Gordon: You passed your driving test 10 months after arriving in the UK. Why was it so essential that you pass your driving test within your first year here?
Abdullah: I’d driven in Syria for many years. When I arrived in the UK, I had a valid Syrian driving licence. Under UK law, I was allowed to continue driving in the UK using my Syrian licence for 1 year. If I wanted to continue driving after that point, I needed to obtain a UK driving licence. We live in a small town in the UK and I very quickly realised that I needed a car. There’s not much public transport beyond the town centre here.
During the coronavirus pandemic, having a car enabled me to get to work safely. I’m a key worker and if I wasn’t able to drive, I don’t know how I would have been able to keep working.
G: What challenges did you face to get a driving licence?
A: The biggest challenge was the language barrier. The theory test has more than 1000 questions and you have to take the test in English. A lot of the vocabulary in the theory test is very specific! The other barriers were affording lessons and being able to understand the examiner in the practical test.
G: Let’s start with the theory test. How much did you study?
A: 2 months after I arrived, I began studying 3 hours a day at least 3 days a week for around 3 months. What really helped me was a resource that CHARIS Community Sponsorship Group purchased from ABEL Drive for Life which enabled me to read the questions in English and then listen in Arabic while I studied. The resource costs around £25 and was really worthwhile. I also did practice tests.
I passed the theory test second time around. It really helped during the test to wear headphones and listen to the questions as well as read them. This way if I didn’t recognise a word written down, I might understand it when I heard it. You have to request in advance if you want to listen to the test as well as read it. I’d definitely recommend this to anyone who’s still learning English. To be clear – you can only listen to the test in English, not your first language.
G: So next you moved on to thinking about your practical test. You said that you’d driven in Syria for many years. Was it important for you to get lessons here?
A: Yes absolutely. Everything is different about the roads here. It’s not just that you’re on the other side of the road (although this was one of the hardest things to get used to!) – it’s that all the rules and signs are different. Having an instructor was essential.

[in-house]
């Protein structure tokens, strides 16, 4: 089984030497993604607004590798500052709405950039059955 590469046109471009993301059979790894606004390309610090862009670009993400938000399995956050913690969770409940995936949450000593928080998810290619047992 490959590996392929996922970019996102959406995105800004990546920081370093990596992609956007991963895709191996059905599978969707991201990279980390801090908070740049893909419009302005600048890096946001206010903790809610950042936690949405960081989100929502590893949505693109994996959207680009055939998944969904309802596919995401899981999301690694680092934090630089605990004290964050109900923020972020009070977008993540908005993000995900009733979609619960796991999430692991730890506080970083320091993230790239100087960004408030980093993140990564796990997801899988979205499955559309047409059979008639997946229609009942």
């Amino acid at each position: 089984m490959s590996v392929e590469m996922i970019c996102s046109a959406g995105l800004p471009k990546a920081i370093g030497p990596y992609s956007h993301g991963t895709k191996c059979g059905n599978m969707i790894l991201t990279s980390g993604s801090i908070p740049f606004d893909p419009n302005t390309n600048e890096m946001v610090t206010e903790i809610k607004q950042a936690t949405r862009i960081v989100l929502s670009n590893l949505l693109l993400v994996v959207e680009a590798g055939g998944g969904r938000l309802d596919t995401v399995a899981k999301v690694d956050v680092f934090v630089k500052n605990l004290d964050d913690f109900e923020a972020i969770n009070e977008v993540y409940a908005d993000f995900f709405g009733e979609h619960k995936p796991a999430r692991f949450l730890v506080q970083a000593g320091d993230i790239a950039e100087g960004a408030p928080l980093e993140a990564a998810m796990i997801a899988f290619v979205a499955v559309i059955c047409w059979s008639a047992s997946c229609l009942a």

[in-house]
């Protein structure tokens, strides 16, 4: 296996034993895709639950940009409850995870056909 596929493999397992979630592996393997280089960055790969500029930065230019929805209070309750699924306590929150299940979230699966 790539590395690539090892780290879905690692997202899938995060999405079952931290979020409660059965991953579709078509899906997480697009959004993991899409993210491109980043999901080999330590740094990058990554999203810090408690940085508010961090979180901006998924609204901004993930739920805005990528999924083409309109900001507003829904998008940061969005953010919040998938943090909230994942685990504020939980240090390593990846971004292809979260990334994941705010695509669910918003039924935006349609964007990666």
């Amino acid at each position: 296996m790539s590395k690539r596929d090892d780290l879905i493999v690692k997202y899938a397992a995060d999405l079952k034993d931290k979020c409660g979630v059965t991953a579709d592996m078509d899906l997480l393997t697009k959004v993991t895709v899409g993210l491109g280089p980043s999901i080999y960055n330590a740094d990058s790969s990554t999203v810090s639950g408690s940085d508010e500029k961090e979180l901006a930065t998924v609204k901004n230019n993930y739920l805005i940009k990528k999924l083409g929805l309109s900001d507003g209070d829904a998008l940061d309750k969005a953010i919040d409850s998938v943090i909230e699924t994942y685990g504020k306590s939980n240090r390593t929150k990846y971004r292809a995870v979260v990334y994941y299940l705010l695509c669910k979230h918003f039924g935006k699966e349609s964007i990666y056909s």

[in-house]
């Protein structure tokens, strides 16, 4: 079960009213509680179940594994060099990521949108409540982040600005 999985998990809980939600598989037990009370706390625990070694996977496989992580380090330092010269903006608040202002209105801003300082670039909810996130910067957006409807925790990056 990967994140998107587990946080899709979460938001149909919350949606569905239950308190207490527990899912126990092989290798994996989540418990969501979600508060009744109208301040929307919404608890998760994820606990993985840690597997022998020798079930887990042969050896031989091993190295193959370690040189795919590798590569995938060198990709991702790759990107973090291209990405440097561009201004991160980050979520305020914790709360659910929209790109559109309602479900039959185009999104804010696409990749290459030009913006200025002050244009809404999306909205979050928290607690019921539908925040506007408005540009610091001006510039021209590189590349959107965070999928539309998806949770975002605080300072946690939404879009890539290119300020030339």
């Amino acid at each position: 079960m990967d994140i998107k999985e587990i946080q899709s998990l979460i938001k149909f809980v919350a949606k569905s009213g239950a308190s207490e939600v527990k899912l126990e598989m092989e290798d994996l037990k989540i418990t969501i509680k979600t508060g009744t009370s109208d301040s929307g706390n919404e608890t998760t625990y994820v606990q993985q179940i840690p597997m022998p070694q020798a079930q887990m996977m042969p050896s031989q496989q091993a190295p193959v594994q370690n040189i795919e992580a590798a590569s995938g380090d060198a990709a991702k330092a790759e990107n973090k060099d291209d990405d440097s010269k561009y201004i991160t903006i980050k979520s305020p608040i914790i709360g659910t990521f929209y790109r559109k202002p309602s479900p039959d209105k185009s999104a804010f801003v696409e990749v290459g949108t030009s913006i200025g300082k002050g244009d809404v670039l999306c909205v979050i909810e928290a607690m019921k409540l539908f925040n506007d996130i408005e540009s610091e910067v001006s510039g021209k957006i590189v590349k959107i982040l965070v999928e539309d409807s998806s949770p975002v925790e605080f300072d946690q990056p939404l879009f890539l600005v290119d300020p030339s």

G: How did you choose an instructor?
A: CHARIS Community Sponsorship Group looked around to find an instructor who had experience of teaching people who were still learning English. This was really helpful.
G: In Syria you drove a manual car but you took an automatic test here. Why was that?
A: The practical test requires you to understand the examiner’s instructions. It also now requires you to understand instructions in English from a sat nav. If English isn’t your first language, this is tricky and requires a lot of concentration. Obviously, the most important thing when you’re driving is to keep your eyes on the road. I decided it would be best to take my test in an automatic car so that all I had to think about was understanding the instructions and looking out for hazards. My plan is to take the manual test in a couple of years once I’m really fluent in English and I’m completely used to the roads here.
G: How many hours of lessons did you have and how long did it take you to pass?
A: I had 12 hours of lessons. Driving lessons are not cheap so CHARIS applied for a grant from Goldman Sachs for £500 which covered all the lessons and tests. I’d really recommend seeing what help is out there.
G: What were the most useful ways that CHARIS helped you?
A: In addition to the grant from Goldman Sachs, the resource from ABEL Drive for Life that translated the theory test questions was particularly helpful. But maybe the most important thing was that you kept encouraging me. I was very determined to pass, but it’s easy to get bit down sometimes. You always told me to keep going.
G: Is there anything you’d like to add?
A: To other refugees, remember that you will need to commit to this seriously and study hard. If you do the work, it’ll pay off. Don’t get down if you don’t pass first time, just keep working hard.